Easily visible scaffolding and outer house walls (including fire walls) with a corresponding number of people are definitely part of outdoor advertising. The house owner is in the rarest of cases also the marketer of such areas. These advertising spaces with 80 to 4000 m² are called giant posters .
Inflatable advertising media are another special form of outdoor advertising. The specially made body inflatables are covered or covered with an advertising banner. The main locations are trade fairs, sporting events and squares and roofs of petrol stations. Eye-catching buttons for giant posters are often in short supply and the inflatable advertising media are a cost-effective alternative here.
There are also the following special form: Approximately in Austria also occur straw bales - or Strohf dreary -Werbungen on along highways and expressways. In this way, farmers wanted to use the straw bales that had been piled up commercially. At present (2005) one can speak of an inflation of large-format advertising, which has the consequence of a reduction in the effect and thus in the sales price (per m²) of an individual advertising medium. A causal reversal takes place. Scaffolding and straw drifts are put up because they should be advertised and not the other way around. Furthermore, the medium is losing acceptance due to wild growth and penetrance. Sections of the population speak of a destruction of the optical environment. Politicians try to react and draft legal restrictions.
Another special form of outdoor advertising is the so-called sandwich man , in which people are used as “walking advertising space”. A further development of this form of advertising are the so-called sign spinners, which perform tricks with an arrow-shaped advertising panel in order to attract the attention of passers-by.
Outdoor advertising related to street art
Outdoor advertising can be viewed in different ways, including street art . Due to the growing number of advertisements in newspapers, as a result of the industrial revolution, the advertising market was discovered and soon that of inexpensive outdoor advertising. As early as the turn of the century, monumental advertisements were therefore being painted on the walls of houses, which, however, were often covered over by neighboring buildings or by newer billboards. An example of this is the "Seifix" wall advertisement from Dr. Thompson. A monumental mural that was created around 1900 in Hamburg and stretched over the entire facade was rediscovered in 1986 when the building next to it was demolished and restored in 1991. In 2018, however, it was painted over for thermal insulation measures. Just like a painting, it was unique and testified to artistic skill as well as a great deal of time and effort, which was already invested in advertising at that time. In addition, pictures like this adorn a house for decades, which makes it more important for advertisers and at the same time changes the streetscape of a city in the long term. The discovery of this wall advertisement enables today, on the one hand, ideas and insights into the advertising industry at its beginnings and, on the other hand, the reach and presence of advertising, but also the manufacturers and companies around the turn of the century.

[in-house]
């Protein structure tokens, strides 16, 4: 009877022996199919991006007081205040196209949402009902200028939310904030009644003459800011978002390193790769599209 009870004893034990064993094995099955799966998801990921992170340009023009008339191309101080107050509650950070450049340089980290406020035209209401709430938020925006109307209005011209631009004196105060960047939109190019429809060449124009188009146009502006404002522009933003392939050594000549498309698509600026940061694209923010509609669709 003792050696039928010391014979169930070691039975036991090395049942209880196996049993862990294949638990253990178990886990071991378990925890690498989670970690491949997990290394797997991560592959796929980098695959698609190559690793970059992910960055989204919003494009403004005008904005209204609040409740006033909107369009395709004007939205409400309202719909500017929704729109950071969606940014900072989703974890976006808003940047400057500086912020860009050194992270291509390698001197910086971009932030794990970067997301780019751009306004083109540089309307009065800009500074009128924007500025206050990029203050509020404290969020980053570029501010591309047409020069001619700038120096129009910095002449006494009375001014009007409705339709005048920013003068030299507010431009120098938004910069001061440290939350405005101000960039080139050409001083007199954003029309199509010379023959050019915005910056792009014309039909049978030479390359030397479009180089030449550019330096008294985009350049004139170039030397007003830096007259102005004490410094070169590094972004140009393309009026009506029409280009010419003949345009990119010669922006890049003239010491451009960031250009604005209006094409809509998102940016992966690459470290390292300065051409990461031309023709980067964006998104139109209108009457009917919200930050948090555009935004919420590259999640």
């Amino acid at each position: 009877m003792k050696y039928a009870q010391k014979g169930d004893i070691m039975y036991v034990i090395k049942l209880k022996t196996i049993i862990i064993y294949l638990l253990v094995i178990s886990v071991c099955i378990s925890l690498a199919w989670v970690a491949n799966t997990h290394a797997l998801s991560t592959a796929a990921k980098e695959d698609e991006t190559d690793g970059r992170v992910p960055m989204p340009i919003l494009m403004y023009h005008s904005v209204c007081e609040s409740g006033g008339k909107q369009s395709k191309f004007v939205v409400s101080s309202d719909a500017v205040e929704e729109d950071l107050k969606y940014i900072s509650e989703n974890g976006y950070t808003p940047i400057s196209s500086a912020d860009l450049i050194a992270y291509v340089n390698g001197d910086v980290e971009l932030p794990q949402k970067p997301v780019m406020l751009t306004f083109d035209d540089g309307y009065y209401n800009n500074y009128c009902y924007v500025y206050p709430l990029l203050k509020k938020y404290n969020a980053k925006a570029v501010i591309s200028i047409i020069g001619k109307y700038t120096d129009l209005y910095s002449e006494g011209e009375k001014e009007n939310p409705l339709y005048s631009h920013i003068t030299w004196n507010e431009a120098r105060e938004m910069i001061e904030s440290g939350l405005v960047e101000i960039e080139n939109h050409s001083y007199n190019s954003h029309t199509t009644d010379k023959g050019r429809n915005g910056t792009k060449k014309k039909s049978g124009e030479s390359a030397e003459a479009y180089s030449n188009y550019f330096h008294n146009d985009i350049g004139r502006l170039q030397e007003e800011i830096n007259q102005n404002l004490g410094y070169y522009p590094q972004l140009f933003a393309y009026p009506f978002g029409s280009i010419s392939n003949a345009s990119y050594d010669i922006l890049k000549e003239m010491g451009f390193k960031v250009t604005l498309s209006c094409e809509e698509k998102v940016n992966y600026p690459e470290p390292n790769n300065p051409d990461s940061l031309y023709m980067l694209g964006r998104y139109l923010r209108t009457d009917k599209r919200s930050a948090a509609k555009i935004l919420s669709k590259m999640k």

Shop window advertising means that stationary retail shops are presented to the outside world. A wealth of concepts is available for shop window design, including a. Stacking windows, demand and occasion-oriented windows, fantasy windows, stage windows, so-called look-through windows (windows that allow a view into the shop), "blind" shop windows, air touch windows, etc. Especially for specialist retailers and department stores , an appealing presentation of the products plays an important role the display as well as an effective advertising design of the window surfaces play a role. These are usually labeled with company logos , advertising slogans and other design elements. In rare cases, a shop window is so valuable, especially because of its location in high-frequency locations, that it is rented out to third parties for advertising purposes via outdoor advertising agencies. The advertising subject can be seen from the outside on glued-on window film (it must be illuminated at night!). From the inside, only the perforated film can be seen and offers a 55% view, which is hardly noticeable in practice during the day. However, shop window advertising is not part of classic outdoor advertising.
Vehicle advertising, transport media or transport advertising
With a transport advertising is advertised inside or on the outer surfaces of buses, taxis, trains or trucks. The advertising on the outside surfaces can vary in size and shape. Partial designs are z. B. only attached under a window (fuselage advertising), placed as rear advertising or attached like a poster in standard sizes (e.g. "2 m² TB", formerly 4/1 Traffic Board, or "9 m² TB", formerly 18/1 Traffic Board ). With full designs , the entire area of the vehicle is included - often the windows too. These are covered with perforated grid foils (window graphics), which nevertheless allow passengers a restricted view of the outside.
Mobile outdoor advertising
Mobile outdoor advertising mostly uses vehicles or vehicle trailers that are specially built, converted or decorated for advertising purposes.